The eyes of the world are on Brazil. It is one of the most dynamic countries in the southern hemisphere; the sixth-largest economy in the world; and host of the World Cup, now drawing to a close. In 2016, Brazil will host the Summer Olympics.
The World Cup is bringing attention to Brazil, and being in the spotlight results in media reports focused on issues that are problematic in Brazil, from a sluggish, post-boom economy to poor preparations as athletes and tourists descended for one of the world’s most watched athletic events.
Indeed, Brazil is a country of dichotomy: It has huge potential balanced by a great deal of inertia. It is a world that is wealthy in many ways, but not necessarily in terms of health, particularly as related to a litany of infectious diseases.
Brazil holds a special place for me—indeed, it catalyzed my desire to work in the field of global health when I visited in the early 1990s and saw the great potential of the country and its people being held back by the lack of tools to prevent, diagnose, and treat a variety of devastating diseases.
Parts of Brazil are heavily burdened by leprosy, tuberculosis, Chagas disease, and leishmaniasis, among other diseases that continue to plague its population. A case in point: Brazil accounts for about 11 percent of the 250,000 new cases of leprosy around the world each year, more cases than any other nation except India.
Improving health is a major issue in Brazil. Indeed, in a 2013 poll, nearly half the respondents said they thought health care was Brazil’s number-one problem.
But Brazil is taking steps to improve the health of its citizens. The country’s constitution cites health care as a free and universal right for its 200 million citizens (though, as in many other countries, there is a relatively high rate of private supplements to public care, if one can afford it). And, in terms of infectious diseases, Brazil has made a national commitment to eliminate leprosy.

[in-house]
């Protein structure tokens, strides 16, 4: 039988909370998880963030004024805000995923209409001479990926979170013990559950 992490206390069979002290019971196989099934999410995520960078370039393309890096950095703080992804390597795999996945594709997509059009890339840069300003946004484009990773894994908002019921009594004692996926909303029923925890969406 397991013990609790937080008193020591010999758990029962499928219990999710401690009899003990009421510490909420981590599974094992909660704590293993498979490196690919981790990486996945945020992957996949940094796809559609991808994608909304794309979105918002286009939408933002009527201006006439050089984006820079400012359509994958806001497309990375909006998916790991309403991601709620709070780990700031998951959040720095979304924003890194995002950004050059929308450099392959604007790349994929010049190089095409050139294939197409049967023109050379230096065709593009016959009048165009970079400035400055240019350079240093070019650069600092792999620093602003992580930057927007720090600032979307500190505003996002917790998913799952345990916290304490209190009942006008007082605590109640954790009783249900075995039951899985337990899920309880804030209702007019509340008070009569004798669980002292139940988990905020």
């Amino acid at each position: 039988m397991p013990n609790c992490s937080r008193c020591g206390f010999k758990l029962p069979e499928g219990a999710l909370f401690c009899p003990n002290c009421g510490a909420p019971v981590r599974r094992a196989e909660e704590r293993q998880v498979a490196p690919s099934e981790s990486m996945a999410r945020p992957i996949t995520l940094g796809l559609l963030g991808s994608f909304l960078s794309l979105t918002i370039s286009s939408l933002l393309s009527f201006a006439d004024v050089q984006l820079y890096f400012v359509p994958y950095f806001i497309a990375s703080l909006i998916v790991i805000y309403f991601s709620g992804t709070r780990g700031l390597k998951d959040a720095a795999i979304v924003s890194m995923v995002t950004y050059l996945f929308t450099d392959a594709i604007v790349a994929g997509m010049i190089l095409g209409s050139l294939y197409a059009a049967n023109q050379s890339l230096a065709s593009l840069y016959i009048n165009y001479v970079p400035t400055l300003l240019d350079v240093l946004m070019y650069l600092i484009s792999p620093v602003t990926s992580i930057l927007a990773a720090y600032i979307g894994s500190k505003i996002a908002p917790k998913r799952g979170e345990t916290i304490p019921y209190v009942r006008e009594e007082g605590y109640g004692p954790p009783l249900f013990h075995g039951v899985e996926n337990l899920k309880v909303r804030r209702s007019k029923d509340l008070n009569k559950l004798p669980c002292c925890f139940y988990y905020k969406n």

But leprosy, like other devastating infectious diseases, is too big a problem to tackle alone. This is where my organization, IDRI (Infectious Disease Research Institute), would like to provide technologies that can improve the health of Brazilians.
In an effort to help Brazil, IDRI, is working with the Brazilian government on state-of-the-art technology transfers for tuberculosis, leprosy, and leishmaniasis solutions. We’re also in the process of setting up local health technology companies that will be operated and run by Brazilians for Brazilians. Developing and delivering solutions locally in Brazil will reduce prices of products needed to combat diseases that plague Brazilians and put its visitors at risk.
Brazil has much potential—it’s an incredibly rich country in many ways. And I believe that global health successes in Brazil will spill over into other countries in South America and around the world.
The next—and critical—step, however, is starting to make infectious diseases disappear in Brazil, as the world’s most gifted and talented athletes and their fans take part in the World Cup and Olympics.